George Clooney Helped Alfonso Cuarón Craft One Of Gravity’s Most Pivotal Scenes

Prolific French filmmaker Jean-Luc Godard once said of the filmmaking process, "The cinema is not a craft. It is an art. It does not mean teamwork. One is always alone on the set as before the blank page." It is a belief in cinema known as the auteur theory, an assumption that the director of a film is essentially its author and the sole person responsible for the overall look and style of a film.

The auteur theory is, pardon the pun, a novel concept. But it's also inherently flawed. The theory doesn't account for the necessary collaboration that takes place during a film's production. One can look to Alfonso Cuarón's 2013 film "Gravity" as a perfect example of a movie that exposes the faults in the auteur theory. 

The gripping science fiction thriller explores loneliness and the will to survive after an accident aboard a shuttle leaves two astronauts (George Clooney and Sandra Bullock) stranded in space. "Gravity" won seven Academy Awards and was nominated for another three, including Best Picture. Even if we forget the crew responsible for all those accolades, "Gravity" director Alfonso Cuarón will tell you that he needed even more help to pull off the most pivotal scene of the movie.

Cuarón Couldn't Perfect A Key Moment In The Movie

If anyone was a candidate to prove the auteur theory correct, it would be Alfonso Cuarón. "Gravity" producer David Heyman told Indiewire, "He [Cuarón] has a deep understanding of every aspect of the filmmaking process. He was a first assistant director, he knows cameras, lenses, and lights, writing, editing, he has an incredible knowledge of music and so much more."

But even with all that knowledge, Cuarón struggled when it came to crafting the scene that was integral to Dr. Ryan Stone's (Bullock) character arc. The moment in question is a long, single-shot scene when Stone realizes that the Soyuz spacecraft has run out of fuel and shuts off the craft's oxygen supply so she'll slowly die in the ship.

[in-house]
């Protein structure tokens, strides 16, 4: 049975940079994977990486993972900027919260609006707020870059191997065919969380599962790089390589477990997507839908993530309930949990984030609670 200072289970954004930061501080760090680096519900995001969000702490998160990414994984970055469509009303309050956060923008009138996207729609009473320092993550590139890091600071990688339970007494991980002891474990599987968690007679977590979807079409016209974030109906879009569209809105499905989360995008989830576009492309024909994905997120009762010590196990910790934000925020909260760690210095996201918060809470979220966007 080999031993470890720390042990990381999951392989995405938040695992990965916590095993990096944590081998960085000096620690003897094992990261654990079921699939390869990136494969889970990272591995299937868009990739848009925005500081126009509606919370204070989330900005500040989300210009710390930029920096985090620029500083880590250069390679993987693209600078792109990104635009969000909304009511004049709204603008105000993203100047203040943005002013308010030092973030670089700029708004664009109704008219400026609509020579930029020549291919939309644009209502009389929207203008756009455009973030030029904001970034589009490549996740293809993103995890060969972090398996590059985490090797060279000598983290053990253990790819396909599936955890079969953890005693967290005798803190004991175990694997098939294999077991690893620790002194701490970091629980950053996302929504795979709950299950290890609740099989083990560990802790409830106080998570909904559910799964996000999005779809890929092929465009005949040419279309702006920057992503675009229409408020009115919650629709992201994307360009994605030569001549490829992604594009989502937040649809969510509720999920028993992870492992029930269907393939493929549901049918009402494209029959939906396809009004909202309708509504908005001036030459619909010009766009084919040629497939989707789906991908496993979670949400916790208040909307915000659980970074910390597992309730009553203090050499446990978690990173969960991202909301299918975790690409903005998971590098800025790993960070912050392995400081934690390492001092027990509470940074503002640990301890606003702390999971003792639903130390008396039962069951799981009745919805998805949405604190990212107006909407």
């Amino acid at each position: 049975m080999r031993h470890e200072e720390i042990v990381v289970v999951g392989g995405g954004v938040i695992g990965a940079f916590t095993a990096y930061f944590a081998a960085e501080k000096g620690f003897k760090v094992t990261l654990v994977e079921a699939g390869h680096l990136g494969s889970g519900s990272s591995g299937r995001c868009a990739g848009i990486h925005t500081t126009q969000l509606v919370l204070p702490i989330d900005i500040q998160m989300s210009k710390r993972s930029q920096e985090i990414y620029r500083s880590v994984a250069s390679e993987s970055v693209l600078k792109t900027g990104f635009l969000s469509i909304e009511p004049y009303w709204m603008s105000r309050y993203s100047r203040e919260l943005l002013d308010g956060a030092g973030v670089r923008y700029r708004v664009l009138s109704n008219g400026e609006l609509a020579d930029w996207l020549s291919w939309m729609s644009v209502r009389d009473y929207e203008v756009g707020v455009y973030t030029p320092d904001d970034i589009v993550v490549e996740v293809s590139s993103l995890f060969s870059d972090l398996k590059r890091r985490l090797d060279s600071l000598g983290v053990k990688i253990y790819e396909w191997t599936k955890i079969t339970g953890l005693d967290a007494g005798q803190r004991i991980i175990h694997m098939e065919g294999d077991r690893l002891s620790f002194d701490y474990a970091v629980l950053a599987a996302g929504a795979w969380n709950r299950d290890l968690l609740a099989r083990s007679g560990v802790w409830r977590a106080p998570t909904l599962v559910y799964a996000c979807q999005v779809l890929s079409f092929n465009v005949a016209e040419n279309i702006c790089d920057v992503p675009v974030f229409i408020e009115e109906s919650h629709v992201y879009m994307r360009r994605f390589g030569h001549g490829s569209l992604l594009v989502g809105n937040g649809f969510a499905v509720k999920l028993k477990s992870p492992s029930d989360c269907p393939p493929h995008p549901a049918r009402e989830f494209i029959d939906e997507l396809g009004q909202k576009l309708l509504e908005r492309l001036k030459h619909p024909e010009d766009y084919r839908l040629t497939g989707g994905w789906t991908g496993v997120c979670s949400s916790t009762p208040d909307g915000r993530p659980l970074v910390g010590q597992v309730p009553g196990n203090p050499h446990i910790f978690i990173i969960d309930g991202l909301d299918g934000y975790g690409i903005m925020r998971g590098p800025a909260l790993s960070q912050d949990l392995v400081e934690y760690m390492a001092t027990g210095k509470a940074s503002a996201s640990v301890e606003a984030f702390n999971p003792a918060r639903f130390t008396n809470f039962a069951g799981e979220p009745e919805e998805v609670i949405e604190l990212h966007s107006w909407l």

Cuarón, who co-wrote the film with his son Jonás, explained to Vulture why it was the most difficult scene of the movie to write. "It was a hard chunk of the screenplay to write because so much needed to be conveyed and you only have one character," Cuarón said. "The challenge was to reconcile this sudden will for life with the backstory we developed about Ryan's dead daughter."

That's when collaboration became key and the film's co-star, George Clooney, stepped in to save the scene.

'He Completely Unclogged Us'

The Cuaróns struggled through multiple drafts of the scene until George Clooney, who plays veteran astronaut Matt Kowalski, got involved. Alfonso Cuarón said:

"[Clooney] really helped us figure out this scene. He saw that we were struggling, and he sent me an e-mail: 'Here are some ideas. Take whatever you want and throw away the rest.' He'd written a draft of the scene, and that opened the door to what we ended up writing. He completely unclogged us."

This is the moment of the film's production when the auteur theory completely falls apart. Jonás Cuarón called both Clooney and Bullock "fundamental collaborators" in the scene. "We had plotted the harmonies that we wanted for this film," Jonás Cuarón said. "But it wasn't until we started collaborating with them that we were able to draft the melody."

The scene paid off huge emotional dividends and launched the narrative towards the film's memorable climax. Bullock would earn an Oscar nomination for Best Actress and Alfonso Cuarón won Oscars for Best Director and Best Editing (with Mark Sanger).

"Gravity" was considered a technological achievement and grossed more than $720 million worldwide. And while much of the credit goes to writer and director Alfonso Cuarón, he'd be the first to tell you that plenty of others helped make it happen.

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